Wednesday, March 21, 2007

More synopsis, day 3... So, why wisdom and what's the big deal about the hands? All my life, I have heard the word wisdom associated with age and experience, but the buzzword that has had everyone's attention for at least 3 generations is intelligence. It is something we can measure through batteries of psychometric tests.

So what about wisdom and why does it matter? If you use the word, wisdom, you get a funny look. It is a word from the past that people no longer think of or can relate to. It throws them for a loop. The computer has become the dominant tool of the age, displacing the hand in the expression of intelligence. If you use the computer as an analogy, you can think of intelligence as processing power. It is the speed and capacity of the processor and its connections through the motherboard... the ability to process data. Wisdom is more like programming... a collection of experiences and relationships that allow the intelligence of the machine to direct its output creatively and with greater purpose. If you think of intelligence as an expression of speed, you can think of wisdom as an expression of careful reflection, of quiet and of calm... of action based on deep understanding. In the view of our fast-paced society, "who needs it?"

Much of our current disassociation from our hands evolved from the concept that labor was something to be saved from. It's odious. It stinks, it sucks. It's dirty, it messes the nails. In the great scheme of things promised by our science fiction, our machines, our great labor saving devices, would take the place of our servants. The dishwasher would perform the odious task of cleaning up after dinner. The restaurant would save us from the tedious task of cooking in the first place. We've become people of measurable intelligence with important things to process at great speed. Who would want to slow down, savor the hand's moment in the making of things, its immersion in warm water as the dishes are done? There are movies to watch, other forms of passive entertainment and distraction to attend to.

Is it any great surprise that the hurry of things makes stress, and that stress leads to distress? Is it any great surprise that as we have become more passive and powerless in our own lives, depression and anxiety have become the primary forms of mental illness?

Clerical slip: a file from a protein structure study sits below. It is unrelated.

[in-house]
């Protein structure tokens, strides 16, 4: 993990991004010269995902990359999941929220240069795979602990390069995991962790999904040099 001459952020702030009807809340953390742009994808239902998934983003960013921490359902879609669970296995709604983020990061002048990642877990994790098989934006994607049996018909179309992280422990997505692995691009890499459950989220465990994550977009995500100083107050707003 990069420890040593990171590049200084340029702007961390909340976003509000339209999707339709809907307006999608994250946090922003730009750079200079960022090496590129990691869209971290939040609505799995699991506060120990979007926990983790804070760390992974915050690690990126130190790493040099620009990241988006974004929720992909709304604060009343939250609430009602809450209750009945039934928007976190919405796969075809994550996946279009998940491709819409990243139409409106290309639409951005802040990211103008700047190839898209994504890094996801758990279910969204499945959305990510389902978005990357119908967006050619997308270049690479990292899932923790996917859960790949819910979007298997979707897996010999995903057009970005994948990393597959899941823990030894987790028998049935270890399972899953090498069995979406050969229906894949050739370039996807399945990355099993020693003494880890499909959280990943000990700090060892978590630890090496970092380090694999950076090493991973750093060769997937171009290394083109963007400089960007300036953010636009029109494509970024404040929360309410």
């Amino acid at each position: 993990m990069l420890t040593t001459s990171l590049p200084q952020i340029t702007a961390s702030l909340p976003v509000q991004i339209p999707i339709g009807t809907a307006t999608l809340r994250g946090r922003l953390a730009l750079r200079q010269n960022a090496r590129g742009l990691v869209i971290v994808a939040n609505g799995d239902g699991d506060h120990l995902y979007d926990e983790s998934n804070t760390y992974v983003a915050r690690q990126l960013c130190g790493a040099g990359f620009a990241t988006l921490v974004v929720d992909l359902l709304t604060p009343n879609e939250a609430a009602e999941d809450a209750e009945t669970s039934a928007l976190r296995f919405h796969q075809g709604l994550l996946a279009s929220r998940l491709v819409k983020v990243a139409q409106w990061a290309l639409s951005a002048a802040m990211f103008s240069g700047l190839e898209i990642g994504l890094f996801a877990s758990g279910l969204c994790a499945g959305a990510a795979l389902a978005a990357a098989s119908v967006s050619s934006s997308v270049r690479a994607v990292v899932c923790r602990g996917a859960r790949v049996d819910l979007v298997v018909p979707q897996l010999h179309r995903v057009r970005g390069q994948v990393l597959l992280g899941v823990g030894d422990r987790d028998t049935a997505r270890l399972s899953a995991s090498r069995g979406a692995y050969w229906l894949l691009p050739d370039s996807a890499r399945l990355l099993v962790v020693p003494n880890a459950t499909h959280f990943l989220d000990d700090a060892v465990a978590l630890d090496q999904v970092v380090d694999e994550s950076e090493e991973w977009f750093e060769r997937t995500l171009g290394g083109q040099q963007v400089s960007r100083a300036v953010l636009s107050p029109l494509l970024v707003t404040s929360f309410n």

Can all of this be explained in a book? Would it be best that I offer a few hints and challenges so that people discover from their own relationship to their hands, new meaning and purpose in their lives? The best lessons of life are the ones we learn from our own experience. In fact, the only things we really learn at the core of our beings are the things we learn "first hand."

Have a great day, and feel free to comment or share, either in the comment section or by email... The photo above is of carving on a cherry entertainment center. The carving pattern is one reflecting a study of plant sciences, and the piece was commissioned by a senior scientist at the Noble Foundation in Ardmore, OK.


  1. Anonymous5:29 PM

    Your book sounds like a great project Doug. I am a regular reader of your blog, but first time commenter (it is a shame you don't get more comments).

    I can relate to a lot of what you write about - not from the point of view that I am good with my hands, but because I am not. I work in a professional field, but my father is very handy; and I grew up in a house with a lot of homemade and customised furniture. As a kid, if my siblings or I needed a box, or some storage shelves, or anything 'nifty', dad was always able to knock something together. This 'handiness' also lent itself to general home repairs, plumbing, electrical work, motor mechanics....the list was really endless.

    Alas, I feel that this is something I will not be able to pass on to my kids. When something breaks in my household, I worry that I will not be able to simply 'take it down the shed and fix it up'. The house will be filled with purchased furniture, lacking the 'just right' feel to it.

    One day I will be able to indulge in woodworking and mechanical activities on a proper basis. Until then, I read your blog with envy.


  2. Thanks for your comment. I regret that there are readers (like this one) that I may never have the chance to meet. It is encouraging for me to know that what I say in the blog resonates with some, allows greater self-knowledge to emerge, and that the alternate view I present is one that even someone without trained hands might understand. Good luck. Take a chance real soon. Cut some wood or whittle a stick. If you pay just a little attention to your hands and their education, you will have no cause for envy.